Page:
---
apiVersion: v1
kind: Service
metadata:
 name: external-ip
spec:
 ports:
 - port: 80
   protocol: TCP

The above definition is very similar to our first Service example, except that we removed the selector part. Now, the Service needs its endpoints to be able to work. We can create the endpoints using a definition like the following:

apiVersion: v1
kind: Endpoints
metadata:
 name: external-api
subsets:
 - addresses:
   - ip: 123.123.123.123
   - ip: 134.134.134.134
   ports:
   - port: 80

 

The most important thing to notice here is that the name of the Endpoints resource must match the Service name. Otherwise, there is no way to link a Service with its Endpoints.

Why Use a Service to Connect To an External Resource?

You might be wondering why it is wise to add a Service layer between the Pods inside your cluster and an external resource. Why not just supply the DNS name or the IP address of the external resource to the Pod configuration? For the following reasons:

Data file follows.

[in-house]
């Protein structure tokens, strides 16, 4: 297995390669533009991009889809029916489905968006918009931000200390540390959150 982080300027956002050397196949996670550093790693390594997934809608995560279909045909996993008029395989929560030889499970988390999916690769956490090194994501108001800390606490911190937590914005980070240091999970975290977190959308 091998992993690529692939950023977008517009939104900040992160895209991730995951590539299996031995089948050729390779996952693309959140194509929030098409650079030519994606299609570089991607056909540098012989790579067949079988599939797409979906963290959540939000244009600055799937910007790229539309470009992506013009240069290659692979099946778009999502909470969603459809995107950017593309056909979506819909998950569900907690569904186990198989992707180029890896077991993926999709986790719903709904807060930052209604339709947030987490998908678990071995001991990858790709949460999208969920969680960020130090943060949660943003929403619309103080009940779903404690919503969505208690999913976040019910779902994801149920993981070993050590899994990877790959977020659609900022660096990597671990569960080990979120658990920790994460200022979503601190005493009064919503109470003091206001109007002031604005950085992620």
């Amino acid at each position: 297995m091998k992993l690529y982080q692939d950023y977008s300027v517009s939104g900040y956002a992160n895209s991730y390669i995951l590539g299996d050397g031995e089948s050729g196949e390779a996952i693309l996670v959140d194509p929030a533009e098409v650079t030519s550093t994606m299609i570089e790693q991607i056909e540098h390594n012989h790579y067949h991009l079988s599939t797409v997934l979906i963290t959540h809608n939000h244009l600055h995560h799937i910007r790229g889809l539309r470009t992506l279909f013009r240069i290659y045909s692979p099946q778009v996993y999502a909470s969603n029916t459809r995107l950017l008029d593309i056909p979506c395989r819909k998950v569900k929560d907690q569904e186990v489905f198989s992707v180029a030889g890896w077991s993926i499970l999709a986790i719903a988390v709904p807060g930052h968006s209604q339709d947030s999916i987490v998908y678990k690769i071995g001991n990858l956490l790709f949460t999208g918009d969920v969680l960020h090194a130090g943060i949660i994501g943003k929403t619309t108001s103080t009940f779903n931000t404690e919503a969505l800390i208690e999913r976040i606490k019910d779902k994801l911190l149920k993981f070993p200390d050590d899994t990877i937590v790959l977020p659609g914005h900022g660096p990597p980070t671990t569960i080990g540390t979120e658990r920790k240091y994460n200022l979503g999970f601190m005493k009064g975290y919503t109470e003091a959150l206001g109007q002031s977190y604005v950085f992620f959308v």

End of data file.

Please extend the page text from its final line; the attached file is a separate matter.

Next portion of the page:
• A Service can have more than one IP endpoint. So, if the external API exposes more than one IP address for high availability, you can use a Service to load balance among them.
  • A Service in this sense acts as an abstraction layer between the Pods and their connection target. You can make changes to the targets without affecting or changing the client Pods configuration. For example, if the IP address of the remote server changes, you only need to make this change in one place. You may even manage to move that external service to be handled on one or more Pods inside your cluster. Having a Service in place from the start allows you to add the necessary selectors to route traffic to the new Pods. All those changes need to be made only to the Service. No Pod configuration change is needed.